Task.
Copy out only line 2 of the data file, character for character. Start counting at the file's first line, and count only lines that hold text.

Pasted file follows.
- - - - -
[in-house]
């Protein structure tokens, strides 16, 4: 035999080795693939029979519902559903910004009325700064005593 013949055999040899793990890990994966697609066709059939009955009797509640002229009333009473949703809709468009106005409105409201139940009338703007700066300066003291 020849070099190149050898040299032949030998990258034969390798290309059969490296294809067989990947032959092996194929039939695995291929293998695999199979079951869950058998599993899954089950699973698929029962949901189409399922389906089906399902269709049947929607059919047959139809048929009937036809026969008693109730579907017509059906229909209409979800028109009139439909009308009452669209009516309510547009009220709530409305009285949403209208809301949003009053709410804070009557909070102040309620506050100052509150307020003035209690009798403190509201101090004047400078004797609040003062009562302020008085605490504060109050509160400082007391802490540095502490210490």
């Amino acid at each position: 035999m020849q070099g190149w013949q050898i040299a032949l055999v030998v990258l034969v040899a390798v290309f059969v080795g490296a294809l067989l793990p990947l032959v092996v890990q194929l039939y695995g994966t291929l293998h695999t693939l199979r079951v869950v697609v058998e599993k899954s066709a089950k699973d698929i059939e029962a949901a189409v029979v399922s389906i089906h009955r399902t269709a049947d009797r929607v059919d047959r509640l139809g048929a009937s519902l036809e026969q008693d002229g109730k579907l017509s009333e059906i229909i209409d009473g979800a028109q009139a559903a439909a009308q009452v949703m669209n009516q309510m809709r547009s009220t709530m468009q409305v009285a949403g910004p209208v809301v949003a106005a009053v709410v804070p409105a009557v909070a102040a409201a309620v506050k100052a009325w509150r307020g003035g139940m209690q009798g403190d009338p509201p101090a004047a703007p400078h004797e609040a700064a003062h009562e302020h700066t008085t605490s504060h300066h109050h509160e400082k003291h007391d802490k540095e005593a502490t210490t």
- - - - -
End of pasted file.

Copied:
């Protein structure tokens, strides 16, 4: 035999080795693939029979519902559903910004009325700064005593 013949055999040899793990890990994966697609066709059939009955009797509640002229009333009473949703809709468009106005409105409201139940009338703007700066300066003291 020849070099190149050898040299032949030998990258034969390798290309059969490296294809067989990947032959092996194929039939695995291929293998695999199979079951869950058998599993899954089950699973698929029962949901189409399922389906089906399902269709049947929607059919047959139809048929009937036809026969008693109730579907017509059906229909209409979800028109009139439909009308009452669209009516309510547009009220709530409305009285949403209208809301949003009053709410804070009557909070102040309620506050100052509150307020003035209690009798403190509201101090004047400078004797609040003062009562302020008085605490504060109050509160400082007391802490540095502490210490």